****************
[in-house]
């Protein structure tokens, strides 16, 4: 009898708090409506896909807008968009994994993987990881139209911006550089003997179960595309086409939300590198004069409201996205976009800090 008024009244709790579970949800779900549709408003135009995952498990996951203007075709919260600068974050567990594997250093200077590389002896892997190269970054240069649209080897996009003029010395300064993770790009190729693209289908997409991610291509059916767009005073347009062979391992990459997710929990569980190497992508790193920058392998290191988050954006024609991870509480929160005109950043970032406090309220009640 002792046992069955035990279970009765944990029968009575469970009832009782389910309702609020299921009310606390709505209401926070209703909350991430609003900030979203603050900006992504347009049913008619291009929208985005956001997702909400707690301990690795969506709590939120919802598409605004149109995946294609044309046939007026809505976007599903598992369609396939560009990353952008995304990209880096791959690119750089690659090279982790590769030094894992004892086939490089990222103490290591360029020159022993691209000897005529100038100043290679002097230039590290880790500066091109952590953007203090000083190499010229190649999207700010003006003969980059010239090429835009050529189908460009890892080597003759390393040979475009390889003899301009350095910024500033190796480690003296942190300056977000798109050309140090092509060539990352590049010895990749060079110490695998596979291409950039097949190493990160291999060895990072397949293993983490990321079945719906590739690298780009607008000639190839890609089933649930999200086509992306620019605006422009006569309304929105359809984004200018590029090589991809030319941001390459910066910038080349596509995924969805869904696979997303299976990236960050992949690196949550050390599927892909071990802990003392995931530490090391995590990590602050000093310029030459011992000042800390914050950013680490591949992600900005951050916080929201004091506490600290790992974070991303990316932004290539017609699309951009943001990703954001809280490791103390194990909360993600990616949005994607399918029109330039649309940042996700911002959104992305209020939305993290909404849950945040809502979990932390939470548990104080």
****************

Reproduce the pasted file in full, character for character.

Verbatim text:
[in-house]
């Protein structure tokens, strides 16, 4: 009898708090409506896909807008968009994994993987990881139209911006550089003997179960595309086409939300590198004069409201996205976009800090 008024009244709790579970949800779900549709408003135009995952498990996951203007075709919260600068974050567990594997250093200077590389002896892997190269970054240069649209080897996009003029010395300064993770790009190729693209289908997409991610291509059916767009005073347009062979391992990459997710929990569980190497992508790193920058392998290191988050954006024609991870509480929160005109950043970032406090309220009640 002792046992069955035990279970009765944990029968009575469970009832009782389910309702609020299921009310606390709505209401926070209703909350991430609003900030979203603050900006992504347009049913008619291009929208985005956001997702909400707690301990690795969506709590939120919802598409605004149109995946294609044309046939007026809505976007599903598992369609396939560009990353952008995304990209880096791959690119750089690659090279982790590769030094894992004892086939490089990222103490290591360029020159022993691209000897005529100038100043290679002097230039590290880790500066091109952590953007203090000083190499010229190649999207700010003006003969980059010239090429835009050529189908460009890892080597003759390393040979475009390889003899301009350095910024500033190796480690003296942190300056977000798109050309140090092509060539990352590049010895990749060079110490695998596979291409950039097949190493990160291999060895990072397949293993983490990321079945719906590739690298780009607008000639190839890609089933649930999200086509992306620019605006422009006569309304929105359809984004200018590029090589991809030319941001390459910066910038080349596509995924969805869904696979997303299976990236960050992949690196949550050390599927892909071990802990003392995931530490090391995590990590602050000093310029030459011992000042800390914050950013680490591949992600900005951050916080929201004091506490600290790992974070991303990316932004290539017609699309951009943001990703954001809280490791103390194990909360993600990616949005994607399918029109330039649309940042996700911002959104992305209020939305993290909404849950945040809502979990932390939470548990104080």